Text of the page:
4. What accounts for the rabbit gigantism in ArcheAge and why doesn’t the entire population eat rabbit stew every night as a result?

Shroud of the Avatar: Welcome back, Avatar!

sh1The desire to check out Shroud of the Avatar’s been growing in importance to me over the past couple of months, if nothing else than seeing how much SOTA has going on with its community these days. I’m not normally a beta guy, nevermind a pre-alpha peeker, but if there are already dev-led events and player gatherings, then it looked to me to be more than just a mere test. Besides, out of all of the crowdfunded projects, SOTA has been speaking to me as the MMO that I’d most like to try.

I was never big into the Ultima series (or even that aware of it), nevermind Ultima Online. But people speak so highly of the creativity and actual roleplay of those worlds that I didn’t want to miss out on this spiritual successor. So yesterday I used my allowance to grab a copy and take a few timid steps into this “construction zone” (as the loading screen warns).

sh2The opening movie has a strong Ultima vibe, blurring reality and game fiction as it posits that you — the gamer — have somehow accessed this fantasy land for real. I love how the movie assumes that you’d be surfing Richard Gariott’s Facebook page as part of your nightly excursions. That is not creepy at all. No sirree.

Cheezy movie aside, can I say that I am in love with the music already? So cheery, so renaissance faire-like. I’ve had the character creation theme looping while writing this portion and I haven’t gotten sick of it yet.

sh3Here’s my test character. The character creator is decent but not astounding. There’s about a half-dozen hair styles, two genders, and a while lot of sliders for facial features — and that’s it. Still looks nicer than I’d have assumed.

sh5Here I am moments after entering the game. The lighting is nice — not great, but again better than I would have thought. How low are my expectations for these indie games again?

sh4There’s definitely a heavy old-school vibe going on with SOTA, and I’m not just talking about older MMOs. Right from the start, you have to actually type replies to NPCs. Whaaa? Where’s my brightly colored dialogue wheel with mood icons? Anything more complicated than a Denny’s menu, I can’t handle it (just kidding).

I like these immersive touches but I’m a little worried that it’s going to be so foreign as to be off-putting. For example, I dig how you actually drag objects from the world into your inventory, but I am not thrilled with the camera controls or the laggy movement. It’s functional, just not great right now.

And the combat? I don’t even know where to start. The tutorial tells you to go up to a training dummy and hack away for a while, but it’s not intuitive at all. There are several skills that won’t light up and my character doesn’t automatically scoot forward a couple steps when I target the object in order to get within range. When I do get close enough and find a skill that lets me swing, the sound effects… phew. Well, this is pre-alpha, right? Everything I write here has to have that caveat, because these are the most pathetic sword sounds I’ve heard since the IBM PC-Jr from the mid-80s. It’s like someone crushing a small turtle. Pfft. Pfft.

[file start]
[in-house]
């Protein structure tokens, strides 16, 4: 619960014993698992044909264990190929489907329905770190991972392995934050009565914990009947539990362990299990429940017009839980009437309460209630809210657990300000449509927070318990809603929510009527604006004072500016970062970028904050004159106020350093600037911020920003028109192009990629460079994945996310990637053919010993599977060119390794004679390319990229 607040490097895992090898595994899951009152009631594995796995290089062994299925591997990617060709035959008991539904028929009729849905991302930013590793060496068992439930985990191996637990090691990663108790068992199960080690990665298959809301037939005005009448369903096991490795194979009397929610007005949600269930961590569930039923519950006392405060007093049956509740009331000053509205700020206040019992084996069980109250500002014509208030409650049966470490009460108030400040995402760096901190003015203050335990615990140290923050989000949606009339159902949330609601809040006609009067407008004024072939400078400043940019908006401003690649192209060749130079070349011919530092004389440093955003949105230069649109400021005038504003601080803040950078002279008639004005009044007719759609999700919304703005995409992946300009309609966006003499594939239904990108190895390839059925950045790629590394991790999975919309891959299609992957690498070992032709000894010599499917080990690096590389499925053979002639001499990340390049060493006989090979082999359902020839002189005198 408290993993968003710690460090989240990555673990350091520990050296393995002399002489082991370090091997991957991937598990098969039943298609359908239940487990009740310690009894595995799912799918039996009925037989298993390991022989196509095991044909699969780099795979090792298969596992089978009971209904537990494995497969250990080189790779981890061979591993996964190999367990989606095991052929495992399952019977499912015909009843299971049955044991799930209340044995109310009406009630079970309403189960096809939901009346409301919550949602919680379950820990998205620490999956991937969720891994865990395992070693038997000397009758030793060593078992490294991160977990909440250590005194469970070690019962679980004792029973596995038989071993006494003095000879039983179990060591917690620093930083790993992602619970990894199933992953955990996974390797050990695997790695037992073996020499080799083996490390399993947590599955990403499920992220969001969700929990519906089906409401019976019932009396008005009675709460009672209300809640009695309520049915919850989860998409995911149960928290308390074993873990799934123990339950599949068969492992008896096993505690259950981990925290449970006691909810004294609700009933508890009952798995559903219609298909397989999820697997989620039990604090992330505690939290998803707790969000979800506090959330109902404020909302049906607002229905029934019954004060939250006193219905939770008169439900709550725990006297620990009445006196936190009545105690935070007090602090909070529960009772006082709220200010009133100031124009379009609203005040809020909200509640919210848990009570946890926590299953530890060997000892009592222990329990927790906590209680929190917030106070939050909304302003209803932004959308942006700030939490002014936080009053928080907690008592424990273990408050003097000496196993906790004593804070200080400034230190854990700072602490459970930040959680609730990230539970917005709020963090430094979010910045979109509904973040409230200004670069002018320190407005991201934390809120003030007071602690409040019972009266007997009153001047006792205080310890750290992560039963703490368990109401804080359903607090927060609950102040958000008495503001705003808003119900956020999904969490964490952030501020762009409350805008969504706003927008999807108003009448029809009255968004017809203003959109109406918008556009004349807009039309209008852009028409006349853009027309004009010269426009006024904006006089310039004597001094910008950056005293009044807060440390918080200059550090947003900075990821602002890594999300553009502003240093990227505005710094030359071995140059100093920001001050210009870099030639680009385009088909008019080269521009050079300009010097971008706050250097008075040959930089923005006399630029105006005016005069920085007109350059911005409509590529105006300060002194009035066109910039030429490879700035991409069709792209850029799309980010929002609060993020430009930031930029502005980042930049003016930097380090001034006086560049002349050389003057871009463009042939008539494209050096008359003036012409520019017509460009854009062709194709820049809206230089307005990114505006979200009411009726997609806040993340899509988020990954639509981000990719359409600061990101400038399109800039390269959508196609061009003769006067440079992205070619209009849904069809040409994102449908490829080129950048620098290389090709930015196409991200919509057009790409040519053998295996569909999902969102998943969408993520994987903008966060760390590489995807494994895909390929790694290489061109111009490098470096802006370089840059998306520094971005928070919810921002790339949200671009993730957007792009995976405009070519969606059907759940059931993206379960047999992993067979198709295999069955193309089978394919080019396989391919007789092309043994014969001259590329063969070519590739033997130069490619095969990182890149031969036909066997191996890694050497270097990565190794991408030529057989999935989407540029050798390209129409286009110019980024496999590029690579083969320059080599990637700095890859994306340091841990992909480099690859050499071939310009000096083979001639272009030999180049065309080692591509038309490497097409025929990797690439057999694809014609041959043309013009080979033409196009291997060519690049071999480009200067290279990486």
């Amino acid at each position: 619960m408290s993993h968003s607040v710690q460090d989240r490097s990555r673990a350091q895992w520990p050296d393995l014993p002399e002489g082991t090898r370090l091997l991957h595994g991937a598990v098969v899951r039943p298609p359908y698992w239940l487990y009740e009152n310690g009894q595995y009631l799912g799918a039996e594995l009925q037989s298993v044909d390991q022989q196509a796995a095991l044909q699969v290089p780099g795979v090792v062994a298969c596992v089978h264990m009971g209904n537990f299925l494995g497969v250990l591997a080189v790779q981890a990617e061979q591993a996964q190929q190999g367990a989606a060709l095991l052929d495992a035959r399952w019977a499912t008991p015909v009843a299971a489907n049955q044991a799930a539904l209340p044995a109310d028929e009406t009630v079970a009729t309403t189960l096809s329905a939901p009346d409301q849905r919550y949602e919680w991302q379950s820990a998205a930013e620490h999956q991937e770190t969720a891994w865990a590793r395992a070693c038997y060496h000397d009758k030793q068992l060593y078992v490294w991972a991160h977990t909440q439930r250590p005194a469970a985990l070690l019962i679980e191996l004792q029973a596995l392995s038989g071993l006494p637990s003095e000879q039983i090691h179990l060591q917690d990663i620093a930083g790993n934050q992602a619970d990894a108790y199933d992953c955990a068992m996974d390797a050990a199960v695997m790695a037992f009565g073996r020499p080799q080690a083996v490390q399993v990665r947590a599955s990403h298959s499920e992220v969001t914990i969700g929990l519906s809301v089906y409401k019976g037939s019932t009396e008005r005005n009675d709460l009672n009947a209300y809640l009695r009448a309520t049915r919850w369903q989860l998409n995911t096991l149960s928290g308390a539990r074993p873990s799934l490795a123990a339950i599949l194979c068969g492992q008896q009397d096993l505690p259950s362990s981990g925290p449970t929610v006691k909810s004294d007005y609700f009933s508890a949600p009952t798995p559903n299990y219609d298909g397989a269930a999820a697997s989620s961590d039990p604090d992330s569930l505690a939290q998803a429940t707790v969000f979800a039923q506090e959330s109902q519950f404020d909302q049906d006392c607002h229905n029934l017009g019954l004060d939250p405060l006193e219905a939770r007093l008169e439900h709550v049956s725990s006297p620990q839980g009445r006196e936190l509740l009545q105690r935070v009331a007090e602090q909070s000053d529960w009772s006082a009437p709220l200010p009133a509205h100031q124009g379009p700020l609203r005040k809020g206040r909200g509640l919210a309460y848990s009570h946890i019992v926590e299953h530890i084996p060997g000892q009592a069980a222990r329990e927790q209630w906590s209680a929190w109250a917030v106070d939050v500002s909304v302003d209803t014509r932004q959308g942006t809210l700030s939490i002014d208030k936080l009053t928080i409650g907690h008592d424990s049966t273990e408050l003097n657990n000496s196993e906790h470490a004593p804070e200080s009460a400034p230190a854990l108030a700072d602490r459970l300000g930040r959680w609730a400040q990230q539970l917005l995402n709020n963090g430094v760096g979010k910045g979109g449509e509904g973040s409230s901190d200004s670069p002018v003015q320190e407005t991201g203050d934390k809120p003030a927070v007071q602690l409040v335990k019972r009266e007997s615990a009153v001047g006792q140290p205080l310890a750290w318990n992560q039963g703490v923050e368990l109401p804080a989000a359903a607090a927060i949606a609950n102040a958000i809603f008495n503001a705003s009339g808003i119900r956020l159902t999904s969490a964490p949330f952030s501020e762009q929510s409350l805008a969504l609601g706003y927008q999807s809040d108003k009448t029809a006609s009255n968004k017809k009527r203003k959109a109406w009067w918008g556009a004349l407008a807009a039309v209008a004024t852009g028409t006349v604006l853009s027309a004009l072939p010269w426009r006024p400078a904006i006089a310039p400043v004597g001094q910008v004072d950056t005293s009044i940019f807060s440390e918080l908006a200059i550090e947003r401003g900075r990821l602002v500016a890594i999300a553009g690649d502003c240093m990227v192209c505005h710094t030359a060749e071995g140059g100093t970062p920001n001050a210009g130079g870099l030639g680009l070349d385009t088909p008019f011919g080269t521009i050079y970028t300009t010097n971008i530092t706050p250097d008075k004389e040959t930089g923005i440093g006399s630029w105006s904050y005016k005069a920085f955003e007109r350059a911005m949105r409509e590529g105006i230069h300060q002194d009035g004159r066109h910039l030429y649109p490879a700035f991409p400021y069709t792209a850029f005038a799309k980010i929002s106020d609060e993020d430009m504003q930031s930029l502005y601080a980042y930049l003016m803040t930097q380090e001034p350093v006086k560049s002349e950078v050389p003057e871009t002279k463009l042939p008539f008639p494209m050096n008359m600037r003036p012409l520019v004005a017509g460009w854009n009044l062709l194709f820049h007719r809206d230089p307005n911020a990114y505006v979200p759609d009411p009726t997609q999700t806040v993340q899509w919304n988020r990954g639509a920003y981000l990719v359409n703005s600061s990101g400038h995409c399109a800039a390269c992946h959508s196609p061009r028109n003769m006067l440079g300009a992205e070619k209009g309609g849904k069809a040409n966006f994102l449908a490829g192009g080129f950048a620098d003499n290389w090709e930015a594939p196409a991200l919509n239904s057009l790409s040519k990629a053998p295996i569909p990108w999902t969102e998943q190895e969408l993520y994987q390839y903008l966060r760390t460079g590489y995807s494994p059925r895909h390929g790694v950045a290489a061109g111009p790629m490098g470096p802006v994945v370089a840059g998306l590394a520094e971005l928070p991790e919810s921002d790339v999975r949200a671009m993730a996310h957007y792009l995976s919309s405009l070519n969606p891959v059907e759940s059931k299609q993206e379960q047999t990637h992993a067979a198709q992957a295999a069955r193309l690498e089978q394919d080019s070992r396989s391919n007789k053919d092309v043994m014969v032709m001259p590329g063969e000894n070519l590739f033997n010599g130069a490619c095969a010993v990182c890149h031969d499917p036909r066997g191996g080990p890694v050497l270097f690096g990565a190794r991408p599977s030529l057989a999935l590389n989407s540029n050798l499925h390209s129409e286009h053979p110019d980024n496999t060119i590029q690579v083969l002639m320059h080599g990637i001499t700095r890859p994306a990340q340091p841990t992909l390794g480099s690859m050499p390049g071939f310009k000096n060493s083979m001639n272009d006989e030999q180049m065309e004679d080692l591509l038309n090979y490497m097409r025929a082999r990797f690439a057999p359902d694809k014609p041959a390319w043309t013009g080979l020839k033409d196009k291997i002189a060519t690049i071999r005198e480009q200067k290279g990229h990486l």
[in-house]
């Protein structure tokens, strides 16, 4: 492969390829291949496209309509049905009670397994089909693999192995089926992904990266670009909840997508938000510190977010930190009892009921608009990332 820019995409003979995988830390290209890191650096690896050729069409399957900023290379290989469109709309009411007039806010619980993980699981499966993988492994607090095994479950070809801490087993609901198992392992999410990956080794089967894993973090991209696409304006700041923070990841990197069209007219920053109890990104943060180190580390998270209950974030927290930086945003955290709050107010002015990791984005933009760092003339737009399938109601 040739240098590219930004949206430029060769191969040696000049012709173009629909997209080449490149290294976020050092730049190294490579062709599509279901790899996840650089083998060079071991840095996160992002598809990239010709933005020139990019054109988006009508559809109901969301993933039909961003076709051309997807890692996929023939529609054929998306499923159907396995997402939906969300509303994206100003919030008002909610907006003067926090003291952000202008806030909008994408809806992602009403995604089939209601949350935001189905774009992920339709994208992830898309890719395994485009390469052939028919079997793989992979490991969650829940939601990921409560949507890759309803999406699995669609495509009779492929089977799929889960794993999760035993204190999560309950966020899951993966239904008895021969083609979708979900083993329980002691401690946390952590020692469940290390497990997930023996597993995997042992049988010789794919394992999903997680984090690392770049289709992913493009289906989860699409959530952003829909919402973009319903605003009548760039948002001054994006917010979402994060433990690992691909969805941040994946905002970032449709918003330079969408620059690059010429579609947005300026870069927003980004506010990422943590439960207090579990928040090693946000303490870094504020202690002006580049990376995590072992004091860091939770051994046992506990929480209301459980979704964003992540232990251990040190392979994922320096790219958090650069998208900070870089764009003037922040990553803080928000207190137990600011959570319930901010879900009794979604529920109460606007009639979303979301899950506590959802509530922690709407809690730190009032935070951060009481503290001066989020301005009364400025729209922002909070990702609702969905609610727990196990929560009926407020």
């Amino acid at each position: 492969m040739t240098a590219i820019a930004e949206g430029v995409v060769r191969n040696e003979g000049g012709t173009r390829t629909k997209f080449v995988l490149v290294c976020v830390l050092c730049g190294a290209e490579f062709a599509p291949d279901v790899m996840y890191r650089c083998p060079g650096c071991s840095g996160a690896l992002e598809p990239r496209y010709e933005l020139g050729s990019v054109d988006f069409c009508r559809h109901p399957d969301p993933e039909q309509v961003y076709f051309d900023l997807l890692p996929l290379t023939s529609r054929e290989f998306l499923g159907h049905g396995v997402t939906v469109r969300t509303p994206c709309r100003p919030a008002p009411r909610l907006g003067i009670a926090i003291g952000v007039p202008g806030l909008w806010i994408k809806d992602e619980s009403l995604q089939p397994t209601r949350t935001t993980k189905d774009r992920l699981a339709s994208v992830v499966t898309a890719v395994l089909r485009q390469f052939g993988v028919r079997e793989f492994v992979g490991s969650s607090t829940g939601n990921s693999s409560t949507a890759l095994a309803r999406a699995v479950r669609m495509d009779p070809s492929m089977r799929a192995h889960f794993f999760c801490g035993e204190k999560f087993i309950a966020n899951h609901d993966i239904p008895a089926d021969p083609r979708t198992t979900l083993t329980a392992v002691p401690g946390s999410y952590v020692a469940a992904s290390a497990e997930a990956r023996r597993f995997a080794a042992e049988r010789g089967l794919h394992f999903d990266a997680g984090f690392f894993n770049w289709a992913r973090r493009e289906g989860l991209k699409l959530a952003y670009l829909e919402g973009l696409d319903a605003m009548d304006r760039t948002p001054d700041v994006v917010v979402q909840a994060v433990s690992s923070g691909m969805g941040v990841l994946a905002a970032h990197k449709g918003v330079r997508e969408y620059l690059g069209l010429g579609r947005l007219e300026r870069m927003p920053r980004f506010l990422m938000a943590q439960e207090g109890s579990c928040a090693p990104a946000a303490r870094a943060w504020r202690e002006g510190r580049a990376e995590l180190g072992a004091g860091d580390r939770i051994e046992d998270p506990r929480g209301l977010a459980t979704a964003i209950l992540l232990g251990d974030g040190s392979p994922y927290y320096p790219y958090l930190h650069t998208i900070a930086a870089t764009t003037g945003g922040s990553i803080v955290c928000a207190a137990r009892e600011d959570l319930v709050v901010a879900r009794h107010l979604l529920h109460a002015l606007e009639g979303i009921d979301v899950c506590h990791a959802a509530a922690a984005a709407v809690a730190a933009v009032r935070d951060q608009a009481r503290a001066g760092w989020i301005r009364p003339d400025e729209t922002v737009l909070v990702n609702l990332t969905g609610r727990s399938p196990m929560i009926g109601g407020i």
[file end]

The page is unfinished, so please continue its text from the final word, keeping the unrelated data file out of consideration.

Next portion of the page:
One thing that did please me greatly, however, is that my inventory not only had a full manual but also a guide to player-run events. Like, a multi-page book FULL of dates and events for that month. Egads, SOTA is hopping with stuff.

sota1I’m a fencer!

Oh here’s a little tip: “Z” is the button that takes you from non-combat mode to combat, which is important since you have different hotbars for each. Also, when you’re in non-combat mode, you heal up faster.

Not to keep picking on the sounds, but they don’t even sync up to combat actions, which makes them all the more noticable.

sota2OK, getting more of a grip on combat. One skill to inflict a bleed, one to help me dodge, one to do two quick attacks. Skeleton, you are toast!

While the skelly doesn’t drop loot, I discover that the corpses all around me have some gold on them. When I click to loot, their bodies jerk in a disturbing way that I think is meant to represent me moving them… but it comes off as “oh my goodness, you’re alive! No wait, that was a death spasm.”

solaceThe (temporary) tutorial quickly over, I’m ported to Soltown to begin my proper multiplayer adventures in a much more lush setting. I’m glad I’m taking my time to poke around the settings and controls, because I do feel that I’m a little more steady on my feet than I was at the start. Now what? The game told me to find a guard, but I might have to go exploring.

Guild Wars and the big One-Oh

256px-GuildboxIf you haven’t been able to tell by your Twitter feed (assuming you have one), today’s the big 10th anniversary of the original Guild Wars, which came out way back in 2005. This is a sort of bittersweet recognition by many, since ArenaNet has put Guild Wars into maintenance mode for some time now and the collective focus has shifted to the sequel, leaving the original to quietly fade into its autumn years. Compared to the ongoing development of other older MMOs — like WoW, EVE, UO, and EverQuest — this seems a little wrong, somehow.

My 2005-era Guild Wars tale is probably less thrilling and sentimental than those you’ll find from true fans. I did pick up a copy that April (which was right after my wedding, so there’s another big 10-year anniversary) and was intrigued by the buy-to-play model, which was unheard-of at the time for online RPGs. I remember the art style and the music being absolutely breathtaking — so well done, in fact, that it even holds up today. And the idea of mix-and-matching classes and collecting skills was pretty cool.